Retirement Olympics: Canada Beats United States

This may be of little immediate comfort to Canadians nursing the national deflation of the surprising 5-3 hockey thumping delivered Sunday night by Team USA, but when it comes to retirement security Canadians have our number.


According to a survey of Canadian and U.S. retirees by TD Bank Financial Group (PDF) Canadian retirees are a far more contented lot than Americans.

Key: Red=Canada Blue=United States

Source: TD Bank Financial Group

While nearly seven in 10 Canadian retirees are satisfied with their retirement, less than half of Americans say they are content. And American retirees are twice as likely to be seriously unhappy. Nearly one-quarter of American retirees say they are not living their retirement dream at all, compared to 12 percent of Canadians.


Slapshot from North of the Border According to TD Bank honchos, Canada's retirement contentedness is a tribute to its resolute lack of flash-both institutional and individual:
  • "--Canadians' more conservative approach to finances and our country's intact banking system have given retirees greater peace of mind and an increased likelihood of living out their retirement the way they planned," said Frank McKenna, Deputy Chair, TD Bank Financial Group, in announcing the survey results.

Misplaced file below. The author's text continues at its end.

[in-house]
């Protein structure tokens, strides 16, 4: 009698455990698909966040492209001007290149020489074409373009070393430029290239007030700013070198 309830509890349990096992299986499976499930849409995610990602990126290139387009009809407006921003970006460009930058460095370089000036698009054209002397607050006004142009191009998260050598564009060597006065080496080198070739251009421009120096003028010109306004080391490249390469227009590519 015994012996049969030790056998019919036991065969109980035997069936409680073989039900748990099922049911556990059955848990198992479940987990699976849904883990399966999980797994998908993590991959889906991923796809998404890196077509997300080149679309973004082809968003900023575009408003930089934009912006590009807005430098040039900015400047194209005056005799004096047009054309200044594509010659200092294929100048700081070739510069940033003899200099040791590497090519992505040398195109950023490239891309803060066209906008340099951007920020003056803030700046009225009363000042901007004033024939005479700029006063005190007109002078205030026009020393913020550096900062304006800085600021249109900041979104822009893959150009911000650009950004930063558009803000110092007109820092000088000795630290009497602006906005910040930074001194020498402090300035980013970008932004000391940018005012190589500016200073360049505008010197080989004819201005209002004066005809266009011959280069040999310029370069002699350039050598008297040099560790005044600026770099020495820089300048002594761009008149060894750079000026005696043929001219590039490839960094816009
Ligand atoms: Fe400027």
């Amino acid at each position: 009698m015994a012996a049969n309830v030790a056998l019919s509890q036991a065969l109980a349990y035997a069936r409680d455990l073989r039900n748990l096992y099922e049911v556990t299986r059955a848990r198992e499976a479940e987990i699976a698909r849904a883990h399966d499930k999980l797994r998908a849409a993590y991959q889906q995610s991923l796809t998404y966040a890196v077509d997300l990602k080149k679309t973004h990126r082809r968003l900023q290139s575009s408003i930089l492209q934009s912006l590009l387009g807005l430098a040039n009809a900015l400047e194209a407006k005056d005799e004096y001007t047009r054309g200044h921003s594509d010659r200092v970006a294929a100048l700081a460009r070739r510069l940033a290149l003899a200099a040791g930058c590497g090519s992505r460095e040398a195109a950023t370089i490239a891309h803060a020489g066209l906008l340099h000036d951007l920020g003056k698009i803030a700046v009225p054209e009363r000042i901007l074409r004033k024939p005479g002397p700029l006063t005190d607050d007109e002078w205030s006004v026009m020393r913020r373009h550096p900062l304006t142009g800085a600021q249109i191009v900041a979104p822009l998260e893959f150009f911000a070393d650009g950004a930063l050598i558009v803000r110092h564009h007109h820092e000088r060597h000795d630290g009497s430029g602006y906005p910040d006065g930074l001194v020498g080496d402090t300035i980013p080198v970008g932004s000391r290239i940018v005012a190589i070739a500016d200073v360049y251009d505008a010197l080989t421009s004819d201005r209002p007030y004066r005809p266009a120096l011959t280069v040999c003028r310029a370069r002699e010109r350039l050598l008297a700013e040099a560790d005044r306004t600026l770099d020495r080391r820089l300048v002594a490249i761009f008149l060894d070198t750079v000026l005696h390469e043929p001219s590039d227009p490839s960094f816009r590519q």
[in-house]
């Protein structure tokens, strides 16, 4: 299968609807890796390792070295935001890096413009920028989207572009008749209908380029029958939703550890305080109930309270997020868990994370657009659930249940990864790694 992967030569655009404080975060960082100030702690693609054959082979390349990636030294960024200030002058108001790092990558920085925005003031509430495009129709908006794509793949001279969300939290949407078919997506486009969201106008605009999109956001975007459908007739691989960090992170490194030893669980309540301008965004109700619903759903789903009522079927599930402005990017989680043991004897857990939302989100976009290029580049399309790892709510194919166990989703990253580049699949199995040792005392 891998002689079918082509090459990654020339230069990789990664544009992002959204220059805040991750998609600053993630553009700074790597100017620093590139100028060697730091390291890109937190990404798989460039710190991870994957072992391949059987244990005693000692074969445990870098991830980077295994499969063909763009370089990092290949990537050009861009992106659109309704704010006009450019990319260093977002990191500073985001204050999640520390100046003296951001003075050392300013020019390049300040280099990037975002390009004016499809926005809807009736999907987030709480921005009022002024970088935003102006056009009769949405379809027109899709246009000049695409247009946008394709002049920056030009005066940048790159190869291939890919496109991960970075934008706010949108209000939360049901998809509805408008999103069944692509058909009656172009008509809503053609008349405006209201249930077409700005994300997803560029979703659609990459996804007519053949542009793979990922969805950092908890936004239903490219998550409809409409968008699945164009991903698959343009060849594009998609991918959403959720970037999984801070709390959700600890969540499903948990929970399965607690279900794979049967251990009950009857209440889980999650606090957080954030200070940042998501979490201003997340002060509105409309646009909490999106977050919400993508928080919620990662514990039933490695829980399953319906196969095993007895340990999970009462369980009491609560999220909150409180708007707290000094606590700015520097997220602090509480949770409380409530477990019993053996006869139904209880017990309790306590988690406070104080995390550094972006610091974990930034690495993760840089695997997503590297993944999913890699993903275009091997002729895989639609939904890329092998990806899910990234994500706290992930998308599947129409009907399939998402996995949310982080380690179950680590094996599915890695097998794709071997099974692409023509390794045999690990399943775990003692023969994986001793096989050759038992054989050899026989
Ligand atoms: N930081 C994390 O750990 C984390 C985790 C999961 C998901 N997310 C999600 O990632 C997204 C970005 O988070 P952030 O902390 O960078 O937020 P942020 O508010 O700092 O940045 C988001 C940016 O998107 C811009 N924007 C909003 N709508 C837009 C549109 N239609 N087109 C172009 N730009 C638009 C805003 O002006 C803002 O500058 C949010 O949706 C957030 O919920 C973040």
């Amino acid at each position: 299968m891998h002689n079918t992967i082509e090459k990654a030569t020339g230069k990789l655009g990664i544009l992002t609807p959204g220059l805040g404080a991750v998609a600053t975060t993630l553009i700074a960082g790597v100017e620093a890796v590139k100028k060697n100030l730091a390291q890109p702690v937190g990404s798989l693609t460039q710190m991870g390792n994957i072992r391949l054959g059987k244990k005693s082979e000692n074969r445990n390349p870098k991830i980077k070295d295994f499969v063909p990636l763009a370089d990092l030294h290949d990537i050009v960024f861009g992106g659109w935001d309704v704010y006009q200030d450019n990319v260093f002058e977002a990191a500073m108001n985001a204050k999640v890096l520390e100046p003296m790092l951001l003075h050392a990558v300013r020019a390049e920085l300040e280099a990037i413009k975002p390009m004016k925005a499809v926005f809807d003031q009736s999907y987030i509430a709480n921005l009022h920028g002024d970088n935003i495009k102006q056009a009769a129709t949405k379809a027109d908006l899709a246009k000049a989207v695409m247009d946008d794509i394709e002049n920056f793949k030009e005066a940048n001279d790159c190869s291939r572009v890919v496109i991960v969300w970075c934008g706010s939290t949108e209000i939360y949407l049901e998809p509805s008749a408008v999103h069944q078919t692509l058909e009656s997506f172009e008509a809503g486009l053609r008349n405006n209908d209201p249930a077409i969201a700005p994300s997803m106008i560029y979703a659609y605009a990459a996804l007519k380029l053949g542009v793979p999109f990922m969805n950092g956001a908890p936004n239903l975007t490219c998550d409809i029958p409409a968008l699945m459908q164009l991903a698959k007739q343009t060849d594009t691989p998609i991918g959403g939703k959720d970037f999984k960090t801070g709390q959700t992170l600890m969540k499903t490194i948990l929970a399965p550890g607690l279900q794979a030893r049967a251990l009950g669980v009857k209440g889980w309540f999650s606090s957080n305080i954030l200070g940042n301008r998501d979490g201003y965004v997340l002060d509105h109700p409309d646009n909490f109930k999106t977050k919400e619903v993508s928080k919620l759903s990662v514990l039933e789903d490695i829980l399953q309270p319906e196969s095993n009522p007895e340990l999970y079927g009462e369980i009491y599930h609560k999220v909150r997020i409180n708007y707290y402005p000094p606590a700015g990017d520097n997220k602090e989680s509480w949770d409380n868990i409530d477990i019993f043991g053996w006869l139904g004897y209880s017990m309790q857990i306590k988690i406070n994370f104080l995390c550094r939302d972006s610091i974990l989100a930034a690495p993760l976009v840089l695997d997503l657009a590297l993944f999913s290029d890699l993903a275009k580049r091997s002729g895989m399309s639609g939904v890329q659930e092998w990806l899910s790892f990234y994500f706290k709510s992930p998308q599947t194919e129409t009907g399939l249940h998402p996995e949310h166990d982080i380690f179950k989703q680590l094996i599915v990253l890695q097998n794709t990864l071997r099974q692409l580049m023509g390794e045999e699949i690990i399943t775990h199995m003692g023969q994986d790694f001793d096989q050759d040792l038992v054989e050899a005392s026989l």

• "There is a somewhat negative stereotype that Canadians are staid when it comes to finances. Perhaps, but when it comes to banking and investing, staid is good," added Patricia Lovett-Reid, Senior VP at TD Bank Financial Group.

Fine. We have no choice but to concede both points, but hey, how's that Own the Podium bit going? (Last I checked Sunday night the U.S. was atop the medal count with 24; Canada was in fourth place with nine.)


Advice from the Trenches
Among Canadians, 21 percent of retirees said they did not save enough to live the retirement life they planned, compared to nearly 40 percent of Americans. But among the American retirees, their "best advice" was to take better care of your health (53 percent) compared to the Canadians' tip to max out their retirement plans (48 percent.) That's actually some great advice from the Americans. (The Canadian advice is a no-brainer too.) Perhaps the American retirees were alluding to wanting to be able to enjoy travel and romping with the grandchildren. But I'd like to think they also had an eye on out-of-pocket health-care costs.
The Employee Benefits Research Institute estimates a 65-year-old married couple retiring in 2019 without employer-provided health benefits will need about $450,000 to have a 50-50 chance of covering out-of-pocket expenses beyond what is covered by Medicare. For a 90 percent probability of having enough to cover those estimated expenses, the tab rises to nearly $700,000. And even if you're lucky enough to have employer-provided benefits in 2019, you're still likely to face some serious out of pocket costs: $268,000 to have a 50-50 probability of covering health care expenses and $414,000 to have a 90 percent probability. Either way, covering your retiree health care costs will take an Olympian saving effort.